Now, I don't know who first championed "Bullet Time" or slow-motion bullet dodging mechanics first - Max Payne, The Matrix, or some other media. And I don't care, because to it was invented FOR Max Payne. Bullet Time is an essential part of the game, and so happens, it fits the game perfectly unlike some other games that have similar features. The game does have a few situations where Bullet Time comes into play - Shooting an RPG out from the sky, jumping out a window into a group of enemies, lying on a rolling cart past a hallway crawling with snipers, flying down a zipline - all these serve for lots of adrenaline-filled action.
I should warn you that you need to resign yourself to the fact that you'll be dying alot. Enemies are very brutal and accurate on Hard and Hardcore difficulties. Popping out of cover without Bullet Time can lead to fatal results, and rushing head on can get you killed in matter of seconds. However, like painkillers, the gameplay can be quite addictive thanks to solid shooting mechanics which are easy to pickup. But learning to master free-aim, now that's something you need to practice.
In addition to the main story, there are a couple of different game modes - Score Attack, New York Minute, and New York Minute Hardcore, which should be familiar to veterans of the series.
I wouldn't call the graphics state of the art, after all this is a story-driven shooter but they are good enough to impress. Each location has its own distinct flavor and design that you won't feel bored. Cutscenes are rendered very smoothly and there are no intervening loading times, but this also means that cutscenes are typically long in an effort to allowing for background loading, and that means they're practically unskippable. That's a pain the ass for those playing the game on multiple playthroughs and on NYM/NYM HC.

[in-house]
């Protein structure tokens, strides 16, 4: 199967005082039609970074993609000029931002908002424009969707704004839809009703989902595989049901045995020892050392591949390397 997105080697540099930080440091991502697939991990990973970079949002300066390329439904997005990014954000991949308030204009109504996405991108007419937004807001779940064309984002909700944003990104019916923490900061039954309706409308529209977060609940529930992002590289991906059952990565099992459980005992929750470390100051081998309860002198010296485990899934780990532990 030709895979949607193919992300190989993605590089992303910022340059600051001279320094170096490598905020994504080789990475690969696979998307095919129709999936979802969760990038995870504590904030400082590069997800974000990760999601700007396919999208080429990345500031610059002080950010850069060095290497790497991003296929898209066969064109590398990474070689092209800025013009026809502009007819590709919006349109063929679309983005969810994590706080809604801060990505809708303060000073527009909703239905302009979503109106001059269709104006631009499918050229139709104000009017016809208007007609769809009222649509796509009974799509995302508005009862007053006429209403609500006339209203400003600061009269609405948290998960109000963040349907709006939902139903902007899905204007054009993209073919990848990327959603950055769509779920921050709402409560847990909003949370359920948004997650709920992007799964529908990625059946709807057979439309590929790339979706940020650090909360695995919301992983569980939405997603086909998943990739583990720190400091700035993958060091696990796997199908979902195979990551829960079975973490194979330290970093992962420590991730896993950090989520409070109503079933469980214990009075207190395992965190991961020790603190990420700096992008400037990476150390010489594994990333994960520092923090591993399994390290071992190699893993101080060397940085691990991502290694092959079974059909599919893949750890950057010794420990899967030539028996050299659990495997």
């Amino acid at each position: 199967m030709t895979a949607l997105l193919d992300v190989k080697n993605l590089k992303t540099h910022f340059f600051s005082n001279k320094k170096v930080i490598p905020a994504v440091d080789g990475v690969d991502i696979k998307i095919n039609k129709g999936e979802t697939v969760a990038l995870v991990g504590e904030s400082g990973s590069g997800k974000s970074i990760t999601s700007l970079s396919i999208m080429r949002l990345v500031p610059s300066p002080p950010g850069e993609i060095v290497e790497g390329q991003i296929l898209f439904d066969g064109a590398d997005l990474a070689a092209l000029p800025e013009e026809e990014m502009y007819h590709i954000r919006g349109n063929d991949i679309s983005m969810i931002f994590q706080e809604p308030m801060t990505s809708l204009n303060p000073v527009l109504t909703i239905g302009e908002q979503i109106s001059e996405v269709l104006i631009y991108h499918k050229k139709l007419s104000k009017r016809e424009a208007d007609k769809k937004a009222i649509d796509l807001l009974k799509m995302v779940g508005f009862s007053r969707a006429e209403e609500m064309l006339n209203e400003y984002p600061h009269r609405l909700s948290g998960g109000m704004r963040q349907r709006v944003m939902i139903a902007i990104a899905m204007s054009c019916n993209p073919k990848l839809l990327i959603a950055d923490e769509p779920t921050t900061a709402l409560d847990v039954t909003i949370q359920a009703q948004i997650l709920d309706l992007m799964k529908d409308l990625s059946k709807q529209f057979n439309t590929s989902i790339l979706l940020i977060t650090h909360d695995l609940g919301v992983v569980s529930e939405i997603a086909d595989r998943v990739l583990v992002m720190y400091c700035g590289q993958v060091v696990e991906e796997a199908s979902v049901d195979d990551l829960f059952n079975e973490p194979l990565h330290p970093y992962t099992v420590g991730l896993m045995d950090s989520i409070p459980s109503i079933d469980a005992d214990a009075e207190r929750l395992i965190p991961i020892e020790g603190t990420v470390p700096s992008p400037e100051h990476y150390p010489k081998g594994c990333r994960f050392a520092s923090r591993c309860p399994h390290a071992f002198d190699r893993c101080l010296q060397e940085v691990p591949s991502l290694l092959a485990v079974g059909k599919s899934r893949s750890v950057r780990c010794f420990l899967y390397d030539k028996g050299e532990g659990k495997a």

But the beauty of this game is that the graphics seem to blend really, really well with yet again, the narration. Max's monologues often bring up the words "Hell". And what better way than to have him injured and trudging through a burning building, attempting to escape a metaphorical Hell? The many levels complement the narration most suitably (or is it the other way around?), such as "irony" and bars.
As most players will notice, there seems to be a consistent "screen shifting/displacement" effect, attributed to Max's alcoholic abuse and constant hangovers. Its tiny, but it lends character to the protagonist.
Sound (Gameplay & Music): 8/10
First things first, the music score on this game is excellent. If you're the type that knows how to appreciate Noir films, you won't be disappointed at all, it's perfectly suited to this story. Max's an ex-cop, grieving through alcohol and painkillers, it just wouldn't do for rock-&-roll music to follow him everywhere. Fret not though, its not all Noir all the way, thanks to the partying life of key plot characters and the street life of Sao Paolo, you also get some hip-hop beats in doses.
Top-notch performances from voice actors, particularly James Mcaffrey as the titular character are a crucial part of the game, and arguably the most outstanding highlight of the game. It can be boring to always hear the same person's thoughts, but with Max Payne, it never is boring.
Replay Value: 7/10
It's an epic story, but I wouldn't put it past anyone to play more than 2 back-to-back complete playthroughs of the game due to the length of the game and unskippable cutscenes and after a while it gets boring hearing the same thing over and over again, dying over and over again. After hearing those quirky, intelligent and dark humor quotes, you'll be tempted to go through the game again once in a while to relive the experience, and for that it is better to space out your playing time and enjoy the full experience.
Unfortunately, dedicated completionists will have to complete at least 4 playthroughs (Hard, Hardcore/Old Skool, New York Minute, and New York Minute Hardcore) for the platinum.
Last edited by yewjhin; 07-04-2012 at 07:39 AM.